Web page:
I got to the school at noon and my co-facilitator was already there eating lunch with two kids. Attendance is down because the school buses are being repaired. Truancy is a huge issue at the school and is for the younger kids as much as the junior high and high school age children. Sometimes we get one kid and sometimes ten. We decided to work on the book pages I had brought and had lots of good conversation about why we liked our best friends and so forth.
After lunch I set up myself for the Place2Be part of my day. That is a model I've poached from the Brits. I set up in the cafeteria and see anyone the principal, vice, guidance counselor or teachers think I should see. Also the kids are learning that all they have to say to a teacher is "I want to go see Jan" and they will be allowed to leave class. I saw two kids yesterday (1:15 to 3 pm) and drew with them and talked. I have a big sketchbook - they draw on one side and I on the other. While we draw we chat. I find getting them to draw (which is easy) allows them to get to what is going on in an indirect and safe feeling way.
As school got out a bunch of kids came into the cafeteria as they were selling ice cream. I started arm wrestling a few of them - maybe grade five students. I teased them that they were letting a white-haired old lady beat them. We all laughed quite a bit. It was extremely pleasant. After that I packed up my stuff and went to sit outside the cafeteria on the benches that line the entrance way. I always do that so I can talk to curious students leaving the school. That is where the real magic happens for me! I decided when I created this way of doing things that I needed to think about how one feeds squirrels. It takes a lot of time to build up trust and have the children believe that it is a good thing to talk to me. The kids at this school are a very friendly bunch but they don't believe that white people have their best interests at heart. I'm in for the long haul here so will wait and magnetize with drawing and being silly. A group of teenage girls sat beside me and asked me if I was the counselor. We had some good joshing about and now they know I'm friendly, confident and have a good sense of humour.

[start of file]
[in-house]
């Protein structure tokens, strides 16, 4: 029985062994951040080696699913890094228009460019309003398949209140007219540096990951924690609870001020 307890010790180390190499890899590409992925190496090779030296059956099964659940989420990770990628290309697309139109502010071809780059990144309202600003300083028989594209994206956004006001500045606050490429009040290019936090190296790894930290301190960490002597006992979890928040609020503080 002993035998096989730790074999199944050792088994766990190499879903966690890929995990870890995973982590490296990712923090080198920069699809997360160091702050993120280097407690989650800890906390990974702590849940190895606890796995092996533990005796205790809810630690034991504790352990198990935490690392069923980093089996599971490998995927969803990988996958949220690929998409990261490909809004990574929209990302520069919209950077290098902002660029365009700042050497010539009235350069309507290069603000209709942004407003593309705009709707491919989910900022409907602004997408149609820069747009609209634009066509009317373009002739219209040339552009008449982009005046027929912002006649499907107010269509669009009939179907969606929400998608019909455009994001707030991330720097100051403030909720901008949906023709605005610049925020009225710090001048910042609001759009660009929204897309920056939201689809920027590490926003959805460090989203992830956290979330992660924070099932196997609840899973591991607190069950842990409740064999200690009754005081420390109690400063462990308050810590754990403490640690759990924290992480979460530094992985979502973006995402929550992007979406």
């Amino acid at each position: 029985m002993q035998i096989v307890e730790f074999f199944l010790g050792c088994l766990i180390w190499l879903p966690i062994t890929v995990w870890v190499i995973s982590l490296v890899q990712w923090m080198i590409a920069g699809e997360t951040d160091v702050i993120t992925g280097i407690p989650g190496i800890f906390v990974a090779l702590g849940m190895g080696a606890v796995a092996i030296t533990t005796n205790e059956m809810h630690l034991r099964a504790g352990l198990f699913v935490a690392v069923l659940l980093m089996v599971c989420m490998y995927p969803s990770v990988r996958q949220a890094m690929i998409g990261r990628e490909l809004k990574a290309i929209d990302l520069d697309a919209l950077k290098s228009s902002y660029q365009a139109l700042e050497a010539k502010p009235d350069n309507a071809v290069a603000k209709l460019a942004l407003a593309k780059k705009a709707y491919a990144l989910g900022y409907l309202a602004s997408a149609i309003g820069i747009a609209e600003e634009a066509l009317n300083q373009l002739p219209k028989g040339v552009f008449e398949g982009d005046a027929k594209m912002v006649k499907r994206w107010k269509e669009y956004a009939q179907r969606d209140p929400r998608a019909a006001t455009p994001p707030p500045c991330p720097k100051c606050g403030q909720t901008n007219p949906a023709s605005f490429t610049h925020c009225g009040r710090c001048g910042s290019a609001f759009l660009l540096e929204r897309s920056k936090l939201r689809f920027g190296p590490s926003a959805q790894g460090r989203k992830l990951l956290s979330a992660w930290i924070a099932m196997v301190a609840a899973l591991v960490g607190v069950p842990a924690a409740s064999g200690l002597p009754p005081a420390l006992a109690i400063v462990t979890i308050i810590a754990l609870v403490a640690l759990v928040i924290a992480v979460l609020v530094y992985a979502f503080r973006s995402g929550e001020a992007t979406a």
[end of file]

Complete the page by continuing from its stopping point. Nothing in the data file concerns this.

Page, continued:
After most everyone had left I walked from the school to the group home. On the way I stopped to talk to some kids who were surprised that I was walking and curious as to where I was going. When I said the group home they got it. Everyone knows the group home.
Inside the group home I saw two of the kids of the four that are living there. With one of them I drew and with the other I didn't. We talked about how it was going for them - what they were having a hard time with and what was working well. I like the group home - the people who work there are easy-going and nice with the kids. One of them drove me home after. I hadn't met her before and we talked easily about what some of the issues were in working there. One of the staff had called me a social worker and so I made sure to tell her that I wasn't. Social workers are not a good thing to be in an aboriginal community. You are considered (fairly I think) to be child snatchers - not something I want to be thought of as.
So there is a day in my life at work. In the evening I thought about the kids laughing when we played arm-wrestling. I thought about the open curiosity and the wonderful drawings that we'd made. I thought about families first and third-world communities in the first world. I slept well.
Here is a photo I took last year of Elizabeth Penashue with family and friends setting out on her yearly walk.